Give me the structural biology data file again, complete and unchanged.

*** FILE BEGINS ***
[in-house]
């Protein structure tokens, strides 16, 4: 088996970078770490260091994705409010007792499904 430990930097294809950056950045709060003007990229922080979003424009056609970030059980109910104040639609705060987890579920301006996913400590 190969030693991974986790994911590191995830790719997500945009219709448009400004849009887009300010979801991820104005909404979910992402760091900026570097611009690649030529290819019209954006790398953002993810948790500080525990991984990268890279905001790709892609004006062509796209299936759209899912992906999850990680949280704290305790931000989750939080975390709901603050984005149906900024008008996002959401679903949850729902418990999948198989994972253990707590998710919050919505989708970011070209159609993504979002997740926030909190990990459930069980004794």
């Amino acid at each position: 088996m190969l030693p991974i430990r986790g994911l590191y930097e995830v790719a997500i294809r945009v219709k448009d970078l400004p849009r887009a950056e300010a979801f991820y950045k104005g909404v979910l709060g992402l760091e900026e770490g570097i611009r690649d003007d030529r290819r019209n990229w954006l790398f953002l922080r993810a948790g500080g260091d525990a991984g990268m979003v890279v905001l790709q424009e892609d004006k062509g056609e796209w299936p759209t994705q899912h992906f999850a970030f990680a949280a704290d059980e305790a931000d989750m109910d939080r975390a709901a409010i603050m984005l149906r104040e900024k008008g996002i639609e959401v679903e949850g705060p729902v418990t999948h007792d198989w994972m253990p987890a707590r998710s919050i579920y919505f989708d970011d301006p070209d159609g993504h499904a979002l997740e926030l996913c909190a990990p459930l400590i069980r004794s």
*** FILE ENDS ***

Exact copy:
[in-house]
């Protein structure tokens, strides 16, 4: 088996970078770490260091994705409010007792499904 430990930097294809950056950045709060003007990229922080979003424009056609970030059980109910104040639609705060987890579920301006996913400590 190969030693991974986790994911590191995830790719997500945009219709448009400004849009887009300010979801991820104005909404979910992402760091900026570097611009690649030529290819019209954006790398953002993810948790500080525990991984990268890279905001790709892609004006062509796209299936759209899912992906999850990680949280704290305790931000989750939080975390709901603050984005149906900024008008996002959401679903949850729902418990999948198989994972253990707590998710919050919505989708970011070209159609993504979002997740926030909190990990459930069980004794």
């Amino acid at each position: 088996m190969l030693p991974i430990r986790g994911l590191y930097e995830v790719a997500i294809r945009v219709k448009d970078l400004p849009r887009a950056e300010a979801f991820y950045k104005g909404v979910l709060g992402l760091e900026e770490g570097i611009r690649d003007d030529r290819r019209n990229w954006l790398f953002l922080r993810a948790g500080g260091d525990a991984g990268m979003v890279v905001l790709q424009e892609d004006k062509g056609e796209w299936p759209t994705q899912h992906f999850a970030f990680a949280a704290d059980e305790a931000d989750m109910d939080r975390a709901a409010i603050m984005l149906r104040e900024k008008g996002i639609e959401v679903e949850g705060p729902v418990t999948h007792d198989w994972m253990p987890a707590r998710s919050i579920y919505f989708d970011d301006p070209d159609g993504h499904a979002l997740e926030l996913c909190a990990p459930l400590i069980r004794s």